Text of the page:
Cobalt 60 secondary gamma-ray standard, 0.685x10E5 dps

Description
Background on secondary gamma-ray standards, Object IDs 1994.0125.55, .56, .57, & .58
Instruments used for radiation detection, measurements, or surveys need to be calibrated periodically. A radioactive source (not necessarily calibrated) is used to confirm the satisfactory operation of an instrument. A standard source is a radiation source exhibiting a disintegration (e.g., disintegrations per second or dps), emission or exposure rate certified by or traceable to the U.S. National Institute of Standards and Technology (NIST), formerly the National Bureau of Standards (NBS). NIST maintains the primary radiation sources, and makes available and/or certifies secondary sources for instrument calibration. For details on survey instrument calibration, see:
http://www.rso.utah.edu/policies/rpr/52instrucare/52instrucare.pdf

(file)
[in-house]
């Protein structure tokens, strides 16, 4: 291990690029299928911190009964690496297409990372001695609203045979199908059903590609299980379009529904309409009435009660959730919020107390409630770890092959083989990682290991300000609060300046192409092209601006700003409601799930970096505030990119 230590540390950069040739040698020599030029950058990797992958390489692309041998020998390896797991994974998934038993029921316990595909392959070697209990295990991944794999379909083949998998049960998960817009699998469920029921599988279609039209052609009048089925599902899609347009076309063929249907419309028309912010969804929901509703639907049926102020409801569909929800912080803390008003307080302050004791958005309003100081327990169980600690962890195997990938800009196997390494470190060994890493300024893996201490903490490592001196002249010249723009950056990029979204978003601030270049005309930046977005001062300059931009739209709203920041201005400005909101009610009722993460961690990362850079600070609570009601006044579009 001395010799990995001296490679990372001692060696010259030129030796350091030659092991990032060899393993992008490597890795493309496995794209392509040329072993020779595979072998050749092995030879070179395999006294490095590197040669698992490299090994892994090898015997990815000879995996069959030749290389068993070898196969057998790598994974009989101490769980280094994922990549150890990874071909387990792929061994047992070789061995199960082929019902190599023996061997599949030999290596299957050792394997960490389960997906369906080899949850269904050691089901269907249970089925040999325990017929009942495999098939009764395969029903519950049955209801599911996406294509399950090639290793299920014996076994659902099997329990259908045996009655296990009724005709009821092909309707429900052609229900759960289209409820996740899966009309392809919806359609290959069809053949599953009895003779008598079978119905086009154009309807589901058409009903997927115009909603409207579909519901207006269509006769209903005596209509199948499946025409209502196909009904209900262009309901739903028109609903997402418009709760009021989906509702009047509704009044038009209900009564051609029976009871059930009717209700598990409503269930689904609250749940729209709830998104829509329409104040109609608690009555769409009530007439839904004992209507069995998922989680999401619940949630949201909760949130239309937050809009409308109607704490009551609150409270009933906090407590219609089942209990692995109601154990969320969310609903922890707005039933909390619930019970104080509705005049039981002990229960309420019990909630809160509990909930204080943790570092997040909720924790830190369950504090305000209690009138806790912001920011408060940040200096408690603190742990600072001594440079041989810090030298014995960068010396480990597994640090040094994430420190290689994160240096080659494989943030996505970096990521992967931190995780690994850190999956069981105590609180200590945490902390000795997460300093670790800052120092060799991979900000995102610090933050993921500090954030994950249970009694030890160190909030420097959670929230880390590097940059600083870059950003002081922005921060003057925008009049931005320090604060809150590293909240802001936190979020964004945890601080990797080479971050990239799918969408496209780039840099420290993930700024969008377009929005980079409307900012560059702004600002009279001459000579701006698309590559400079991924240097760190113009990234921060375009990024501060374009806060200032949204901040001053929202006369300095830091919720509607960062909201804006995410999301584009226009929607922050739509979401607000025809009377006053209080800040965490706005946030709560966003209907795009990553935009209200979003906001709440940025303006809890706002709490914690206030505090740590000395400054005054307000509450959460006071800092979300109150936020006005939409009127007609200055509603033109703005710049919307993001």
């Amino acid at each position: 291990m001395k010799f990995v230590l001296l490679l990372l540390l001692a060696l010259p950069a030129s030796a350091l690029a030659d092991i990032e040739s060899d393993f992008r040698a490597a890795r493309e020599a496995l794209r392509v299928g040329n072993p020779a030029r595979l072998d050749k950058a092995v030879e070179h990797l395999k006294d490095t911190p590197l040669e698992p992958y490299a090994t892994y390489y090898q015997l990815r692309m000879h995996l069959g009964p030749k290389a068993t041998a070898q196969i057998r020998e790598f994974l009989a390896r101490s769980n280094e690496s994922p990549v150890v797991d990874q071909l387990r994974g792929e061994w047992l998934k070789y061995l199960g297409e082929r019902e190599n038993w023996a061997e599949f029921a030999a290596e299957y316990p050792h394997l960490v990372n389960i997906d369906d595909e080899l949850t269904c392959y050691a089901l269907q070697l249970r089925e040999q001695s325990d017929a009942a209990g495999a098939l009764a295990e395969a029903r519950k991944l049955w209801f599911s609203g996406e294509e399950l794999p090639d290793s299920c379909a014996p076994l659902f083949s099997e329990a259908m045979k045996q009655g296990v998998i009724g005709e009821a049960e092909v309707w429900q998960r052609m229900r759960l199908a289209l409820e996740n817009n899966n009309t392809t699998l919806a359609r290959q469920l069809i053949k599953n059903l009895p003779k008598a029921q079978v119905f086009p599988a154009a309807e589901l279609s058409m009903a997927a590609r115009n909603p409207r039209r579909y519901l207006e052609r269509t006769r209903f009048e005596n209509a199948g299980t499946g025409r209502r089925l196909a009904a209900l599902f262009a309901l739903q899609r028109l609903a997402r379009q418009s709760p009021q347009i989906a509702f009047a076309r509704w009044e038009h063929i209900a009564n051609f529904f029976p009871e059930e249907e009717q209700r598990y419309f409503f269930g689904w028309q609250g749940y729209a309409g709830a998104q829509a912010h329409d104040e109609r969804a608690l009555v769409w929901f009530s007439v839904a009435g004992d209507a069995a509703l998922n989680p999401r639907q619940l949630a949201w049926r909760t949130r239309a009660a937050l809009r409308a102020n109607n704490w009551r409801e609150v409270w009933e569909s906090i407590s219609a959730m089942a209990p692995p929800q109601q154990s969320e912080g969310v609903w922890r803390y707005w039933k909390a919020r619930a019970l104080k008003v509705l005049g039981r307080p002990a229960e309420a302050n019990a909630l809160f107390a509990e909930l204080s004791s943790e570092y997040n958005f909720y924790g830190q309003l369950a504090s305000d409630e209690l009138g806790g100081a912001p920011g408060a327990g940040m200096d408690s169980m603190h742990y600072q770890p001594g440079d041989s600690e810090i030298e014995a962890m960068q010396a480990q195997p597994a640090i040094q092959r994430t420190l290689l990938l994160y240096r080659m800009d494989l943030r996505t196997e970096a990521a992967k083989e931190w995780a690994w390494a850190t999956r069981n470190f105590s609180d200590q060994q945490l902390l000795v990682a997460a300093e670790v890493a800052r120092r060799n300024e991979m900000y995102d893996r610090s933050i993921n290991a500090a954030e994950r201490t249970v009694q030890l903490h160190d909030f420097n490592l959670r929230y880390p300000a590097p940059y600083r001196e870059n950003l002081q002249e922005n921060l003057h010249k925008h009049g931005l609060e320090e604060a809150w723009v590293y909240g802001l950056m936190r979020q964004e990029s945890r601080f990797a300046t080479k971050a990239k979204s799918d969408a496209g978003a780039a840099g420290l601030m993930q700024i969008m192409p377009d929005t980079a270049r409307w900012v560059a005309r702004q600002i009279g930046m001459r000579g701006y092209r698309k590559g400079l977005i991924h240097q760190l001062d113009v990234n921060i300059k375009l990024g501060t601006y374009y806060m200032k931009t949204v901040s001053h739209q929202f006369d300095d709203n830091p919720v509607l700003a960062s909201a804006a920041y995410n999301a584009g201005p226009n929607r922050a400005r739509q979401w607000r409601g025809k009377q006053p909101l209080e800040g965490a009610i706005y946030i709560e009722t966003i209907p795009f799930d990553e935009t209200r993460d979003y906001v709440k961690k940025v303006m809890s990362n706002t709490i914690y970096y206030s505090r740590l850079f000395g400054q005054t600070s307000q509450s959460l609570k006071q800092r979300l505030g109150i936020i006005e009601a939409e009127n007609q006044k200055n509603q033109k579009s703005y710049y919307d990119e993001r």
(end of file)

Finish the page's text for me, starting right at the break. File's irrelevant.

Detailed description of Cobalt 60 secondary gamma-ray standard, 0.685x10E5 dps, Object 1994.0125.56
Flame sealed glass ampoule, 3” long, 5/8” diam., held by base and tip in a transparent cylindrical plastic container with black-painted aluminum screw cap, 3 ¾” long, 7/8” diam. About two-thirds of the ampoule volume contains a slightly pinkish-tinged liquid. A glued-on paper label, with a red border on 3 sides, handwritten in blue ink reads: “Nat. Bureau of Stds / Co[E]60 Gamma Ray Std / 0.685x10[E]5 dps on / Oct. 1, 1953”
Location
Currently not on view
Object Name
gamma-ray standard, secondary, Co60
date made
1953
maker
National Bureau of Standards
Physical Description
plastic (overall material)
cotton (overall material)
aluminum (overall material)
paper (overall material)
liquid with cobalt 60 (overall material)
glass (overall material)
Measurements
overall (transparent, capped plastic container): 3 3/4 in x 7/8 in; 9.525 cm x 2.2225 cm
glass ampoule: 3 in x 5/8 in; 7.62 cm x 1.5875 cm
ID Number
1994.0125.56
accession number
1994.0125
catalog number
1994.0125.56
subject
Science & Mathematics
Science & Scientific Instruments
Measuring & Mapping
Modern Physics
See more items in
Medicine and Science: Modern Physics
Modern Physics
Data Source
National Museum of American History, Kenneth E. Behring Center
Credit Line
Rensselaer Polytechnic Institute. Department of Chemistry

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